I began Day 2 with my first subway ride. That was quite an experience. It’s noisy, crowded, and not my favorite mode of transportation, but it was functional. I went to Independence Hall, toured it and the adjoining buildings, and saw many sights in the surrounding area. Here are just a few of the places with pictures.
This is a picture of a public hand water pump on the north side of Independence Hall. If a person didn’t have a water well at their house, they could come to this one and get water.
I’ll bet you know what this one is, but did you know that the wide crack in the bell is not a crack?
The real crack that damaged the Liberty Bell is a tiny fracture that runs upwards in a vaguely horizontal fashion. The wide gash you see was actually part of the repair process.
Here’s a picture of a pipe organ in the balcony area of the Christ Church. I’ll return to this church on Sunday and spend more time learning the history of it. There are grave markers (actually slabs) on the ground outside and inside the church. There are some that go right down the middle of the aisle between the pews and you are allowed to walk on them. Benjamin Franklin went to this church and I sat in his family’s pew and listened to a talk about the history of the church.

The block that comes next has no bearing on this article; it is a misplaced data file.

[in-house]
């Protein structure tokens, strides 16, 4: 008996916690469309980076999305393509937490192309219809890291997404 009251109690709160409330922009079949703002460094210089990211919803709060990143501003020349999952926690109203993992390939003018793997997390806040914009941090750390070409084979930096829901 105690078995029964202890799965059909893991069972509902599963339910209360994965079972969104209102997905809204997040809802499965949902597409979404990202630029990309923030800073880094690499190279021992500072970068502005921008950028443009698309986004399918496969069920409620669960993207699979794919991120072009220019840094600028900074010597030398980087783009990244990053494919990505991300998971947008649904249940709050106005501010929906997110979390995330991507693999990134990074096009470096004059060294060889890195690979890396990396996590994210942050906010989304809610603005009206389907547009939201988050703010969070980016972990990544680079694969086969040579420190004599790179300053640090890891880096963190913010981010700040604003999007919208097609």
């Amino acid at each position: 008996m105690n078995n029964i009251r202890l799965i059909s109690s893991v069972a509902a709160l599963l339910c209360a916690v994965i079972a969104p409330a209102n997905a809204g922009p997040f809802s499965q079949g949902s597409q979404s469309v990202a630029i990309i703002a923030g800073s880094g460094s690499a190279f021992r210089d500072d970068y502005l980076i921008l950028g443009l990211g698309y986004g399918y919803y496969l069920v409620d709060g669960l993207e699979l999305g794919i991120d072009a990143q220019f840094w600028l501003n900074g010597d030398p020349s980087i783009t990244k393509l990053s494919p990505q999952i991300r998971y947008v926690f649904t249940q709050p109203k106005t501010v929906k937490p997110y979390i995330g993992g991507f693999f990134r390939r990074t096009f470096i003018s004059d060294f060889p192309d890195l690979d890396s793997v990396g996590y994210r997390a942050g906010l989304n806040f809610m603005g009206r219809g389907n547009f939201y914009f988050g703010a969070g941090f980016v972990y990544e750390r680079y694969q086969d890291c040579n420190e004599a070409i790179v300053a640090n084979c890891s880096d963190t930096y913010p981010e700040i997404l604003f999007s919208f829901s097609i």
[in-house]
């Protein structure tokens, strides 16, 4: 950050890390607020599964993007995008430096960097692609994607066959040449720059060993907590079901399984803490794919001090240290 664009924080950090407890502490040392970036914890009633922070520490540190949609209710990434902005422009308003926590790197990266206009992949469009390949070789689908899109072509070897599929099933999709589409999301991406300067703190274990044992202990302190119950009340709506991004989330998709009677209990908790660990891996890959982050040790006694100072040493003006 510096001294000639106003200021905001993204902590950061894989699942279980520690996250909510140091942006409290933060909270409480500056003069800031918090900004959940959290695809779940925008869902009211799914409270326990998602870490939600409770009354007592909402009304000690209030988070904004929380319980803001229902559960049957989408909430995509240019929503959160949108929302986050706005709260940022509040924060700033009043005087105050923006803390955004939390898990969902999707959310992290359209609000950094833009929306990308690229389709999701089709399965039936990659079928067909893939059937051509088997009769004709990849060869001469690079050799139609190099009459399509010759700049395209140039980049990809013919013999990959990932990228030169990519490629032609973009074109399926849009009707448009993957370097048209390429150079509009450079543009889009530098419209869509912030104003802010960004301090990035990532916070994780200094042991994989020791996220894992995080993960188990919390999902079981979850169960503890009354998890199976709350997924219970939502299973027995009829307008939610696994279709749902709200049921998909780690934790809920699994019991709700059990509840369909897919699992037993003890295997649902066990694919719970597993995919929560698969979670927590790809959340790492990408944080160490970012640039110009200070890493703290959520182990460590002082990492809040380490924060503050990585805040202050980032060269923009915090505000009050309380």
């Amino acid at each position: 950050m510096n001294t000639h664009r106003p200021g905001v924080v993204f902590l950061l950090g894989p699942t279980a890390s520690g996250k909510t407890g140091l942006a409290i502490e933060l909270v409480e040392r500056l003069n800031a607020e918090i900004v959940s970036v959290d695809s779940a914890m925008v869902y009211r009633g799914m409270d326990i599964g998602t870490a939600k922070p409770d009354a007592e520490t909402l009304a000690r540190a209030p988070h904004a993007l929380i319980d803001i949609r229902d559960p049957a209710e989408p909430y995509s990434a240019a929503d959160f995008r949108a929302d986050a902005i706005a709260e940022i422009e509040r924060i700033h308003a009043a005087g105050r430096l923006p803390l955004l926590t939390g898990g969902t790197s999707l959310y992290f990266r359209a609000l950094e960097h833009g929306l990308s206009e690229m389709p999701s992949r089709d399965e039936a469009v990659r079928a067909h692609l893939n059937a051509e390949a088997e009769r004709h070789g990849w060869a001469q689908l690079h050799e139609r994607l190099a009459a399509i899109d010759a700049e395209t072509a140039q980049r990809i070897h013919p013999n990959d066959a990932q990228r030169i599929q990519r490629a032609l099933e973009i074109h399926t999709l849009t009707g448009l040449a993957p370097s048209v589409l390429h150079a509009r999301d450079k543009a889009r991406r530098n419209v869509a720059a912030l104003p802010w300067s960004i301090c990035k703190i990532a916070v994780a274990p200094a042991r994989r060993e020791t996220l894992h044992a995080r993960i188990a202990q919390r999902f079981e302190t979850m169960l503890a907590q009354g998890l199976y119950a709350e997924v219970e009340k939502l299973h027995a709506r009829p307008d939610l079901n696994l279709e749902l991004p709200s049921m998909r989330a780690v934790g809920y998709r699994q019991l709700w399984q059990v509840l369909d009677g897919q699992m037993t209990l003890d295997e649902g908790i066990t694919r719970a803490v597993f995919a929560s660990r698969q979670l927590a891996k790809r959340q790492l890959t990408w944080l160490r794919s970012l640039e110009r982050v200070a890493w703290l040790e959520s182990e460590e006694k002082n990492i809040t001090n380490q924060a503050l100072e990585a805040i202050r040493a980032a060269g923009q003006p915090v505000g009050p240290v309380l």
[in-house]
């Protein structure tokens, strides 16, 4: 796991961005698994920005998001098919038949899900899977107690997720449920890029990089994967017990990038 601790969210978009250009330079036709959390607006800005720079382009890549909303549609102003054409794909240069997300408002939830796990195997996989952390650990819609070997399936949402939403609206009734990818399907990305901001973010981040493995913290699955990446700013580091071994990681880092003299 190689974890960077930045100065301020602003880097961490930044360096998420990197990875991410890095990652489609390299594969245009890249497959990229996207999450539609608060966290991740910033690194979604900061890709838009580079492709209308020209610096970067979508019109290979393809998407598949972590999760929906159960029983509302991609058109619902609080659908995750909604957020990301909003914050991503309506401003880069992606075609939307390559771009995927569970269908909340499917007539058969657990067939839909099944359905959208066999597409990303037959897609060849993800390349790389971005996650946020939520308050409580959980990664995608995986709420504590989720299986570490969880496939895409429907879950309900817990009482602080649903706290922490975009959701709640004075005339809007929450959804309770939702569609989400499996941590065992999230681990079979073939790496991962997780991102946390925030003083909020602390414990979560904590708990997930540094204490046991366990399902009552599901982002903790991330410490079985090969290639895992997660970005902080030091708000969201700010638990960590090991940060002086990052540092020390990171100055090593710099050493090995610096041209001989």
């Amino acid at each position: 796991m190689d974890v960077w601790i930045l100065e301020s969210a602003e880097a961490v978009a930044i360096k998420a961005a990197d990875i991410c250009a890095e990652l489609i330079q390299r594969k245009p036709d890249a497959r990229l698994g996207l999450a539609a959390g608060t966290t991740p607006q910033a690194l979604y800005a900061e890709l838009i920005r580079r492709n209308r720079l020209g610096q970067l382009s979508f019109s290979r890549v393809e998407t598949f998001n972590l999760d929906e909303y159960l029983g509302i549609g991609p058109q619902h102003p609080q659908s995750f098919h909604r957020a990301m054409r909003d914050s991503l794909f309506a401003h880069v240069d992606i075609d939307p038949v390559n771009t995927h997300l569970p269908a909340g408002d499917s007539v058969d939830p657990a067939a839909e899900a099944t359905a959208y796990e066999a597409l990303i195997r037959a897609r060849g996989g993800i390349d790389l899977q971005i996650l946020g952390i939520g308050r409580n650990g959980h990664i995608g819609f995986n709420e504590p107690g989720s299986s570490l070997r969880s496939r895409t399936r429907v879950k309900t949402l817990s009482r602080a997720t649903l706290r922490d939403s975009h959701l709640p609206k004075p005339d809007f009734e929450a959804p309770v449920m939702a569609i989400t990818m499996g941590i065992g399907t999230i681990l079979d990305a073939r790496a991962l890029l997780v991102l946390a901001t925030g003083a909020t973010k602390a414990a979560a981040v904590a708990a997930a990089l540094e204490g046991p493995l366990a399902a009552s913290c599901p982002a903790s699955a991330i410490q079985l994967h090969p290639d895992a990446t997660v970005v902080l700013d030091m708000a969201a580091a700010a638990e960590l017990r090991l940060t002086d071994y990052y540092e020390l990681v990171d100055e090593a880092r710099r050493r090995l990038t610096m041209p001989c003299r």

Many of the Founding Fathers attended service at Christ Church and the seeds of the Revolution began here.
Another out-of-the-ordinary sight was a short stretch of a cobblestone street. It’s also called pebblestone. The larger stones on the right are for horses and the smaller, more compact ones at the left are for carriages.
This is the building where the 1st Continental Congress met. The style of architecture is called “Georgian” after the first three kings of England. Remember, at the time the 1st Continental Congress was meeting, the American Revolution was afoot, so England was still involved with what was happening in the colonies. The brick laying was called a Flemish bond style. The building is symmetrical. Any side could be the front and the left and right sides are mirror images of each other. It was built by the Carpenter’s Company and this company is still in business today.
I could certainly use the history I learned and pictures of Independence Hall in my classroom as supporting information when talking about any of the Founding Fathers and particularly Benjamin Franklin. Kids like the Liberty Bell and explaining the efforts to improve its tone and that it actually damaged it will be interesting to them.
1. How much does the Liberty Bell weigh?
2. When was the last time it was rung?
3. What was the occasion for the last time it was rung?
Tomorrow, I’m off to Valley Forge. Now, who was at Valley Forge?